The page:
Yes, you will less sweat, and air will be fresher if there is dry heat. But you will have high UV indexes. Cloudy heat means lower chance to sunburn. It's a tough choice, what is better: humid and cloudy heat or dry and sunny heat.
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Old 06-02-2020, 04:52 AM
 
Location: Downtown Phoenix, AZ
21,678 posts, read 8,463,280 times
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Quote:
Originally Posted by WannabeCPA View Post
If you experience it enough you'll be able to tell. I haven't heard of any official category for dry heat vs humid heat so it seems to be subjective for each individual. To me a dry heat would be a humidity of around 20% or lower while a humid heat would be 40-50% or higher depending on temperature. To me, judging temperature is a lot easier than judging humidity. There were times when I could have sworn humidity was around 70%+ but when I look at my weather app it's only around 40%. I still guessed the temperature within a few degrees though.
Dry heat=dewpoint below 50°F/10°C
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Old 06-02-2020, 12:04 PM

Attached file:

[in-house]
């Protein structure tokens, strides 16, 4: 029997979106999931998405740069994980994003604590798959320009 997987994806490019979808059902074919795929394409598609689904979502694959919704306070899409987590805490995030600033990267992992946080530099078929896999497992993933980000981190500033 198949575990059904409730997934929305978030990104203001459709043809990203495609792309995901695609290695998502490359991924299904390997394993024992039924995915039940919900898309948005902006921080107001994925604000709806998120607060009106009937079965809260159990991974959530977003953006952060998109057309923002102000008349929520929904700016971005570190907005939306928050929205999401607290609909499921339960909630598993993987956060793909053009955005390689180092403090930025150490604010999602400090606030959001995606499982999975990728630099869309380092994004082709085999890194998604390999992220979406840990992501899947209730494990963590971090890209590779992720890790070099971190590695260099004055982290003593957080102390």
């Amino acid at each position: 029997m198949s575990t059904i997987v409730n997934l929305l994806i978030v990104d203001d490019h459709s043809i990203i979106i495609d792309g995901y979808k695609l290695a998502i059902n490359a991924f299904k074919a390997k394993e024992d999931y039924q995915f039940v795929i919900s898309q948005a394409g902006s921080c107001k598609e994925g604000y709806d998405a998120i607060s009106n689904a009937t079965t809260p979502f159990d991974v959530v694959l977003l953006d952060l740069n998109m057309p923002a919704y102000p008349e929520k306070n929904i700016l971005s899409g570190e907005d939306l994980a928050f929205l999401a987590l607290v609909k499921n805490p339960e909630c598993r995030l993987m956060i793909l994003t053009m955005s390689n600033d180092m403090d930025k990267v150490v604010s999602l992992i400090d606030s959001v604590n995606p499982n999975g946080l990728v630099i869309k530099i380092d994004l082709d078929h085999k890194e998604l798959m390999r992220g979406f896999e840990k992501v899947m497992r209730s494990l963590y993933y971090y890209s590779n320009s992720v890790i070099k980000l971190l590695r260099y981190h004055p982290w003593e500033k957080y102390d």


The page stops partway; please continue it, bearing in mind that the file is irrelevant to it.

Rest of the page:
Location: Tucson Arizona
4,878 posts, read 2,213,144 times
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I used to live in windward Hawaii (high humidity); when it hit 80° there, I was too hot and sticky to do anything but sit in front of the fan.

Here in Arizona, 80° is fine for moderate activity, even 90 isn't bad. 100 with a nice breeze is balmy.
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Old 06-02-2020, 12:54 PM
 
Location: in a parallel universe
2,338 posts, read 1,475,251 times
Reputation: 5110
Living on an island surrounded by water rarely do we ever get a dry heat. It's always humid.. even winters feel colder because of the humidity level. Living with humidity during summer sometimes feels like you're breathing though a wet blanket over your face.
Going swimming doesn't even help sometimes because I'll just come out of the water feeling sticky as soon as I hit the air.

Everything feels damp, and I mean everything. Even the clothes I put on fresh from the closet sometimes feel damp.

It was really humid the other day and I was opening up a cereal box, and even the cardboard felt and tore like it was damp. Humidity is horrible. Luckily I have air conditioning.